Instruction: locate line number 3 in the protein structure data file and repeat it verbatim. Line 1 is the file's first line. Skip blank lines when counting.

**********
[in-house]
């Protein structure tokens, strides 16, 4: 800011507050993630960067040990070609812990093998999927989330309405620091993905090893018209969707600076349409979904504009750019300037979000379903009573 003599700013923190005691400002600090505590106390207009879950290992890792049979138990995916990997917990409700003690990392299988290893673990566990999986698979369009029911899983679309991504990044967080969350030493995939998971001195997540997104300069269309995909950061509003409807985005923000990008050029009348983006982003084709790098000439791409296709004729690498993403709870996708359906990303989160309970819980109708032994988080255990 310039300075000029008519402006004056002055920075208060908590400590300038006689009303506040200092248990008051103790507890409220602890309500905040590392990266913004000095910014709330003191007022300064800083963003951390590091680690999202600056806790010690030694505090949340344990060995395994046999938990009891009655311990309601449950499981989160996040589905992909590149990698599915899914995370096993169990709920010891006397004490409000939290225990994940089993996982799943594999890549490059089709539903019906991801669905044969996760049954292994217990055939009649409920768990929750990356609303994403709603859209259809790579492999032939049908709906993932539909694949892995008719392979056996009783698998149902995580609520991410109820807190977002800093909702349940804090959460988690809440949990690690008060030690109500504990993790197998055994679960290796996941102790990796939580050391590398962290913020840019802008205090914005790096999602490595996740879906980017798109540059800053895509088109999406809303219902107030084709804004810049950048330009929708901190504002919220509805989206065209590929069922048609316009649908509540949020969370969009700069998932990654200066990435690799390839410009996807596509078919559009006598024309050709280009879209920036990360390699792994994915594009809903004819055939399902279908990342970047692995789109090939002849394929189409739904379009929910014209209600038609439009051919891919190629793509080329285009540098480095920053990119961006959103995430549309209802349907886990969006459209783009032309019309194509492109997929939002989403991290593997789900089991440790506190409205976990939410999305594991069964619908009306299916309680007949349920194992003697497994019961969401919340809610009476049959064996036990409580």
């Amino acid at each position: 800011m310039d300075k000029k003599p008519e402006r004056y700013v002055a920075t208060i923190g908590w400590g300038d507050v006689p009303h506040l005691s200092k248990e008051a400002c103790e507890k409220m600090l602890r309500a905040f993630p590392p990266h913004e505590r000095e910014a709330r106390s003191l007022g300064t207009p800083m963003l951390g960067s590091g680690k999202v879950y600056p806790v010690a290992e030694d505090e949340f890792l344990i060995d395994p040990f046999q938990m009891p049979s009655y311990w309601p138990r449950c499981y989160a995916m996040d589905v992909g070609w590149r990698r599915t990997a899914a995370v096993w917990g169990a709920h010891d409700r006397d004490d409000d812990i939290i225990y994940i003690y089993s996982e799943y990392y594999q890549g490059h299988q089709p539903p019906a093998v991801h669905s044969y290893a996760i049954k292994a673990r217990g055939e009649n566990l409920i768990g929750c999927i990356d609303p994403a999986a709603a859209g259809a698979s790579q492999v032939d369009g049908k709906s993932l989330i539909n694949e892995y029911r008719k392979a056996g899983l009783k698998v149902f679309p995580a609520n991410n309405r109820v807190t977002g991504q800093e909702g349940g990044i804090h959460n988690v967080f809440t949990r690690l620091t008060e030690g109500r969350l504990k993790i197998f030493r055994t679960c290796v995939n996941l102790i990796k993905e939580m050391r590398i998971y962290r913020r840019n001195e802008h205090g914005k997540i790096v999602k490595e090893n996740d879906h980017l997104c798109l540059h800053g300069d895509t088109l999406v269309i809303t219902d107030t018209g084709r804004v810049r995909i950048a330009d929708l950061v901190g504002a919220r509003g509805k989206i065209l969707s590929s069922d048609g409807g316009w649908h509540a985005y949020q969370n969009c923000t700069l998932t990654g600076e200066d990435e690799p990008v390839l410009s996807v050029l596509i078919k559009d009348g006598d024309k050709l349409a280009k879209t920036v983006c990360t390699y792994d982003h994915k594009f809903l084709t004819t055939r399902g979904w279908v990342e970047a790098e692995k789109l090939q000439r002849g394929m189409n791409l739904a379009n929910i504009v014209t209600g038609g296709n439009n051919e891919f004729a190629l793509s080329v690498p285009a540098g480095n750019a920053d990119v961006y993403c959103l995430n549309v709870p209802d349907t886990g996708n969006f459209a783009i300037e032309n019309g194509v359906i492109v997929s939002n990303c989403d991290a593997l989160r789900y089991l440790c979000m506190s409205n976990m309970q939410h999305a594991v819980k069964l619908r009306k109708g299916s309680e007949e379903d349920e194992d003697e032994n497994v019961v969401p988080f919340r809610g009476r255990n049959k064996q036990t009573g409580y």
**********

């Amino acid at each position: 800011m310039d300075k000029k003599p008519e402006r004056y700013v002055a920075t208060i923190g908590w400590g300038d507050v006689p009303h506040l005691s200092k248990e008051a400002c103790e507890k409220m600090l602890r309500a905040f993630p590392p990266h913004e505590r000095e910014a709330r106390s003191l007022g300064t207009p800083m963003l951390g960067s590091g680690k999202v879950y600056p806790v010690a290992e030694d505090e949340f890792l344990i060995d395994p040990f046999q938990m009891p049979s009655y311990w309601p138990r449950c499981y989160a995916m996040d589905v992909g070609w590149r990698r599915t990997a899914a995370v096993w917990g169990a709920h010891d409700r006397d004490d409000d812990i939290i225990y994940i003690y089993s996982e799943y990392y594999q890549g490059h299988q089709p539903p019906a093998v991801h669905s044969y290893a996760i049954k292994a673990r217990g055939e009649n566990l409920i768990g929750c999927i990356d609303p994403a999986a709603a859209g259809a698979s790579q492999v032939d369009g049908k709906s993932l989330i539909n694949e892995y029911r008719k392979a056996g899983l009783k698998v149902f679309p995580a609520n991410n309405r109820v807190t977002g991504q800093e909702g349940g990044i804090h959460n988690v967080f809440t949990r690690l620091t008060e030690g109500r969350l504990k993790i197998f030493r055994t679960c290796v995939n996941l102790i990796k993905e939580m050391r590398i998971y962290r913020r840019n001195e802008h205090g914005k997540i790096v999602k490595e090893n996740d879906h980017l997104c798109l540059h800053g300069d895509t088109l999406v269309i809303t219902d107030t018209g084709r804004v810049r995909i950048a330009d929708l950061v901190g504002a919220r509003g509805k989206i065209l969707s590929s069922d048609g409807g316009w649908h509540a985005y949020q969370n969009c923000t700069l998932t990654g600076e200066d990435e690799p990008v390839l410009s996807v050029l596509i078919k559009d009348g006598d024309k050709l349409a280009k879209t920036v983006c990360t390699y792994d982003h994915k594009f809903l084709t004819t055939r399902g979904w279908v990342e970047a790098e692995k789109l090939q000439r002849g394929m189409n791409l739904a379009n929910i504009v014209t209600g038609g296709n439009n051919e891919f004729a190629l793509s080329v690498p285009a540098g480095n750019a920053d990119v961006y993403c959103l995430n549309v709870p209802d349907t886990g996708n969006f459209a783009i300037e032309n019309g194509v359906i492109v997929s939002n990303c989403d991290a593997l989160r789900y089991l440790c979000m506190s409205n976990m309970q939410h999305a594991v819980k069964l619908r009306k109708g299916s309680e007949e379903d349920e194992d003697e032994n497994v019961v969401p988080f919340r809610g009476r255990n049959k064996q036990t009573g409580y």